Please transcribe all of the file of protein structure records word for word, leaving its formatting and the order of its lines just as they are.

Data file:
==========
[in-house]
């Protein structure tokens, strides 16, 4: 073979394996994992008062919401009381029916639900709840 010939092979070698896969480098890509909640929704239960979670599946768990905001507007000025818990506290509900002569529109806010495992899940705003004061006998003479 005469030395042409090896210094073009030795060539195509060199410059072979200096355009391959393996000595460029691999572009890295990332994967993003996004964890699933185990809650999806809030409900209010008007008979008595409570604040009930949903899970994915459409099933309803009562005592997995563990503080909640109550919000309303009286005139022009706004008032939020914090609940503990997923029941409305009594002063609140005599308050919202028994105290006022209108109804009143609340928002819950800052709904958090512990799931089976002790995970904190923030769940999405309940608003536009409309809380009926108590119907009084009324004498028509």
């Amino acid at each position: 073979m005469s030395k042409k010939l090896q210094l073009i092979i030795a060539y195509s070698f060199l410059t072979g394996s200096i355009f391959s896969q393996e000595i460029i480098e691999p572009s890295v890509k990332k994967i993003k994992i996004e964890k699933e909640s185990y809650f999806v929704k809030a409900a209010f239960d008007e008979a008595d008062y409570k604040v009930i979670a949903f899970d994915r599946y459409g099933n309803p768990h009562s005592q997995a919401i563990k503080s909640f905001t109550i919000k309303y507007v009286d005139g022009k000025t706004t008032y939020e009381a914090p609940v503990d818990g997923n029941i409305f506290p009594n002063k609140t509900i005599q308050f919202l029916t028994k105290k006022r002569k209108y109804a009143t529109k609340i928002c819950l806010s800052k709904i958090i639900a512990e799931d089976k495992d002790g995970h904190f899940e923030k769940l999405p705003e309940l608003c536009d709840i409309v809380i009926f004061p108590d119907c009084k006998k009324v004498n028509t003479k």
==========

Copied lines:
[in-house]
């Protein structure tokens, strides 16, 4: 073979394996994992008062919401009381029916639900709840 010939092979070698896969480098890509909640929704239960979670599946768990905001507007000025818990506290509900002569529109806010495992899940705003004061006998003479 005469030395042409090896210094073009030795060539195509060199410059072979200096355009391959393996000595460029691999572009890295990332994967993003996004964890699933185990809650999806809030409900209010008007008979008595409570604040009930949903899970994915459409099933309803009562005592997995563990503080909640109550919000309303009286005139022009706004008032939020914090609940503990997923029941409305009594002063609140005599308050919202028994105290006022209108109804009143609340928002819950800052709904958090512990799931089976002790995970904190923030769940999405309940608003536009409309809380009926108590119907009084009324004498028509």
């Amino acid at each position: 073979m005469s030395k042409k010939l090896q210094l073009i092979i030795a060539y195509s070698f060199l410059t072979g394996s200096i355009f391959s896969q393996e000595i460029i480098e691999p572009s890295v890509k990332k994967i993003k994992i996004e964890k699933e909640s185990y809650f999806v929704k809030a409900a209010f239960d008007e008979a008595d008062y409570k604040v009930i979670a949903f899970d994915r599946y459409g099933n309803p768990h009562s005592q997995a919401i563990k503080s909640f905001t109550i919000k309303y507007v009286d005139g022009k000025t706004t008032y939020e009381a914090p609940v503990d818990g997923n029941i409305f506290p009594n002063k609140t509900i005599q308050f919202l029916t028994k105290k006022r002569k209108y109804a009143t529109k609340i928002c819950l806010s800052k709904i958090i639900a512990e799931d089976k495992d002790g995970h904190f899940e923030k769940l999405p705003e309940l608003c536009d709840i409309v809380i009926f004061p108590d119907c009084k006998k009324v004498n028509t003479k």